'See' can be a noun, meaning the area within the jurisdiction of a bishop. In this usage, it refers to a geographic region where the bishop's influence is extended. It is often used in legal context when referring to jurisdiction or the power of a court.
1. The neighboring town was under a different bishop's see.
2. Theenfringment case would normally be decided in this court's see.
3. The issue of land ownership was heard by the bishop's see.
The noun 'see' is always used with an article, such as 'the' or 'a'. Additionally, when referring to geography, it is seldom used in the singular but instead refers to a larger region. For example, 'The Episcopal See of Canterbury' rather than 'The Episcopal See of a Town'.
'See' is an irregular verb meaning to experience with the senses, to perceive, to understand or to discover. This verb is transitive (it takes an object) and intransitive (it does not take an object). As a transitive verb it is used when referring to the action of looking at or visualizing something. For example, one might 'see a movie'. As an intransitive verb it is used when referring to perceiving knowledge, such as 'seeing the light' or 'seeing the truth'.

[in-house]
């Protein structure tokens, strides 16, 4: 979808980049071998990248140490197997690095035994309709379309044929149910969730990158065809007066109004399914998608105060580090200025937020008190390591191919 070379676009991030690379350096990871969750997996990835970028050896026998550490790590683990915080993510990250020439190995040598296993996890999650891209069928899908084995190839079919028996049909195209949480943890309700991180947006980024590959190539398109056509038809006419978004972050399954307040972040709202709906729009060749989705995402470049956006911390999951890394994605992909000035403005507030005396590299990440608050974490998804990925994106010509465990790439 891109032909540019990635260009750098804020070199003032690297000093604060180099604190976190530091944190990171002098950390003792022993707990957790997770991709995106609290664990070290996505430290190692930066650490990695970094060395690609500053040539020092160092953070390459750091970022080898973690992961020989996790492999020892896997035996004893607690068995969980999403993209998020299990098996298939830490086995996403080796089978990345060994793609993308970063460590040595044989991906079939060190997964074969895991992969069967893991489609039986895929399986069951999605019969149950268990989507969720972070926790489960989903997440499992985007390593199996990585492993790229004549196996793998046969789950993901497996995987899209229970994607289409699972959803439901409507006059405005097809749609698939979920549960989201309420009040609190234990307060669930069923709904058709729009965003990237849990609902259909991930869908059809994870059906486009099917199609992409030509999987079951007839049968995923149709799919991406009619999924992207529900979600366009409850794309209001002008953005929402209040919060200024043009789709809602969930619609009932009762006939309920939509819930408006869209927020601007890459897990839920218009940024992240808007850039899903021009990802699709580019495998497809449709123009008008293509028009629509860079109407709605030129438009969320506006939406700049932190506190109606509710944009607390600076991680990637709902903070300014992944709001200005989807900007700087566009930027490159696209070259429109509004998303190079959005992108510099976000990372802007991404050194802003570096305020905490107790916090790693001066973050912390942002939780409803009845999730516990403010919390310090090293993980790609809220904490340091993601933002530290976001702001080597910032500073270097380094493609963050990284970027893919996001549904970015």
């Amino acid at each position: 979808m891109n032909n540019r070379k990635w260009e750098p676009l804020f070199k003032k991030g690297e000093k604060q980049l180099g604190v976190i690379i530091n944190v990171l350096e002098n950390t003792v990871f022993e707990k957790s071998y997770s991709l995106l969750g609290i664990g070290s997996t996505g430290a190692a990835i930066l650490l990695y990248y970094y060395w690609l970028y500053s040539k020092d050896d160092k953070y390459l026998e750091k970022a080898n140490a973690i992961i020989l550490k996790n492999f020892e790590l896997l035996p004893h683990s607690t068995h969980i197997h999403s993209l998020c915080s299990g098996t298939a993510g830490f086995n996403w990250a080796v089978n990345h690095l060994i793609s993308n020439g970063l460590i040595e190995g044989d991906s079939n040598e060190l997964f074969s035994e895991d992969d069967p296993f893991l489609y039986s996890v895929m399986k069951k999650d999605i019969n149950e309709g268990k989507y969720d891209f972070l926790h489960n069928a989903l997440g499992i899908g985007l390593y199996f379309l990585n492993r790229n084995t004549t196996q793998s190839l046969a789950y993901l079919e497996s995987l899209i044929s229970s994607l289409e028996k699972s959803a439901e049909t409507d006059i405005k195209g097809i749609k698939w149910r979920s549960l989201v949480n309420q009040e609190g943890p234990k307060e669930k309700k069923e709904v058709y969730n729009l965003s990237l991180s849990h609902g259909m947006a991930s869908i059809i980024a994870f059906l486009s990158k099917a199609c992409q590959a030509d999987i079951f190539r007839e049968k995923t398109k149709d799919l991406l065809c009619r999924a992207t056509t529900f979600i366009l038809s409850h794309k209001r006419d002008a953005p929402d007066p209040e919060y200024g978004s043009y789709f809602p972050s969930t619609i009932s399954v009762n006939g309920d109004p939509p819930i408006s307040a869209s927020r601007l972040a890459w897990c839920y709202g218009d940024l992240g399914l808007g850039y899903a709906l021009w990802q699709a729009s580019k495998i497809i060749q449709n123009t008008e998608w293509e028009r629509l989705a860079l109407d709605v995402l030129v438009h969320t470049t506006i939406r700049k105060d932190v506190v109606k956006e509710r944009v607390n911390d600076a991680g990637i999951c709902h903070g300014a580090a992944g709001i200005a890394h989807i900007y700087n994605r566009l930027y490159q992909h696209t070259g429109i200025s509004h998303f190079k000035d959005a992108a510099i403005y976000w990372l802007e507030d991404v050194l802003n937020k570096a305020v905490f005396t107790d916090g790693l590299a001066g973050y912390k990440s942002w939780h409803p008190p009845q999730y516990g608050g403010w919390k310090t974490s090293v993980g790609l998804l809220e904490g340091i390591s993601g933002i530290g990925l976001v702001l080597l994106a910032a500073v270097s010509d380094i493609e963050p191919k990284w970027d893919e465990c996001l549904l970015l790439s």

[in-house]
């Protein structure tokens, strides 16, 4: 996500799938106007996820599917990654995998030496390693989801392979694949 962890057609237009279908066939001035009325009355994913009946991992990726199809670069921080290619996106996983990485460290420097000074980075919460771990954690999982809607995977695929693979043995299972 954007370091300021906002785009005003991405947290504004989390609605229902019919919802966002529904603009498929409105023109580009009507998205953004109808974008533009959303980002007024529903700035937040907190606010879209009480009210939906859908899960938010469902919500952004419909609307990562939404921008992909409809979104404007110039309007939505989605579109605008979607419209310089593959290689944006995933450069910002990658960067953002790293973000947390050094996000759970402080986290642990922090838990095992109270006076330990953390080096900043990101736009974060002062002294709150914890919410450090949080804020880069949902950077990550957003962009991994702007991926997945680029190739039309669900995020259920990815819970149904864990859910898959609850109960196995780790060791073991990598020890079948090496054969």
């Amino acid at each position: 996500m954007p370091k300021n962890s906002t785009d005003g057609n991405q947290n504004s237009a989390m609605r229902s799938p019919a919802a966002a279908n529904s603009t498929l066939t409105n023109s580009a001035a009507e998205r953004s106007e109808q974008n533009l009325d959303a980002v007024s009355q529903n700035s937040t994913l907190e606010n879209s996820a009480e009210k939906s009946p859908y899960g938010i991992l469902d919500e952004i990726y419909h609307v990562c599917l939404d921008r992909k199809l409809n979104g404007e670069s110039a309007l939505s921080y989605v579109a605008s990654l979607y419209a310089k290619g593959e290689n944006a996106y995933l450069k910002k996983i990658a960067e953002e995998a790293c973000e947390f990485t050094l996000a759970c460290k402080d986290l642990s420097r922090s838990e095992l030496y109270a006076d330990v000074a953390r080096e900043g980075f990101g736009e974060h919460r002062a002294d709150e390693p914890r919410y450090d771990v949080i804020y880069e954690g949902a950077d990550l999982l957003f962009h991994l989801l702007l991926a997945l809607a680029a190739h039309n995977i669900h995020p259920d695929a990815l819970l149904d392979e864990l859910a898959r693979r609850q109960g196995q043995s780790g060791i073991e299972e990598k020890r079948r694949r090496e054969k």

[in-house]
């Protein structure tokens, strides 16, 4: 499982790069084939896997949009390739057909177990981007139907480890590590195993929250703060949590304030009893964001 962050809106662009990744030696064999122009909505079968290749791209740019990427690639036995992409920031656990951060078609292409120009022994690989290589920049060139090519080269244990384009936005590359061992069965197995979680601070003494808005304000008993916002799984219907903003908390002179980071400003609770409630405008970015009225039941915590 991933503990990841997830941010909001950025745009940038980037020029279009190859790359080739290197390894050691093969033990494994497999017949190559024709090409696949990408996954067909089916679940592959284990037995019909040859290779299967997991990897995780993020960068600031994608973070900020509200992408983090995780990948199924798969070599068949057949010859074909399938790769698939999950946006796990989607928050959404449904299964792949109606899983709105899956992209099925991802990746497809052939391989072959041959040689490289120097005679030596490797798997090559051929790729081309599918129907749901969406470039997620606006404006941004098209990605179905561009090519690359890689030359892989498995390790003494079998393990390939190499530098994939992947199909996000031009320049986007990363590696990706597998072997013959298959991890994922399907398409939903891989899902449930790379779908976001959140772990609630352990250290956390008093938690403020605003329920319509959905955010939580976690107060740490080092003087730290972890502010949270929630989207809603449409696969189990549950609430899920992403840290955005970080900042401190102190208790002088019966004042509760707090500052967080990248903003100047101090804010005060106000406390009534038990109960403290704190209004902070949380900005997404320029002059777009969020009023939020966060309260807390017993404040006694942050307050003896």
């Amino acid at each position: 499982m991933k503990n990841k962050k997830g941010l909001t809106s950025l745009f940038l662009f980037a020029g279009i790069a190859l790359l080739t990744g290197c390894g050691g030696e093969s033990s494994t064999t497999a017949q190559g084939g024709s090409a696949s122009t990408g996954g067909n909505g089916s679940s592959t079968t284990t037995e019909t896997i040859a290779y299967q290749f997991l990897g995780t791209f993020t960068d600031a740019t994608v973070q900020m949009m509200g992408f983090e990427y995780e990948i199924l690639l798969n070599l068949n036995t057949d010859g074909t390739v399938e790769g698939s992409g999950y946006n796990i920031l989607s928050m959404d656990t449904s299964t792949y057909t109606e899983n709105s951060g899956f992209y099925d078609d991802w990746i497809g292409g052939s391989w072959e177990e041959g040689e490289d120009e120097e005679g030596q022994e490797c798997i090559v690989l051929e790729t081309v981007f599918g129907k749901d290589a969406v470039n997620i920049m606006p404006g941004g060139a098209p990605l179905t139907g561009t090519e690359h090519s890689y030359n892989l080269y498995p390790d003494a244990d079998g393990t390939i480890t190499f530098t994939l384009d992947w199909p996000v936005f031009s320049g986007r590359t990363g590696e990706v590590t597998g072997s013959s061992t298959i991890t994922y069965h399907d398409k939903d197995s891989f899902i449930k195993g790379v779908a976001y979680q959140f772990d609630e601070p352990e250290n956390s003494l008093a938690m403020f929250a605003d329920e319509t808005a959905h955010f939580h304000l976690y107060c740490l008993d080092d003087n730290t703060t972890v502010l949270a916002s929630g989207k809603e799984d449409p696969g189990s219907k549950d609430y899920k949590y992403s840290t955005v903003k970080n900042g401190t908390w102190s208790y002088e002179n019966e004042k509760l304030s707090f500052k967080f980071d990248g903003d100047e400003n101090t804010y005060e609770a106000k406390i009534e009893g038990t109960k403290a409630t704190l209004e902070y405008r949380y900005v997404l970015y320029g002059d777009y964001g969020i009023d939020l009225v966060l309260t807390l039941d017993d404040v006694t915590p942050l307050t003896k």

1. I saw the sunrise this morning.
2. She saw an opportunity and seized it.
3. I need to see a doctor about this rash.
When changing the form of the verb for tense, use 'saw' or 'seen' rather than 'sees'. It is also important to note that the phrase 'to see to' does not utilize the verb to see in its traditional sense but instead means 'to take care of'. For example, 'I saw to the chores.'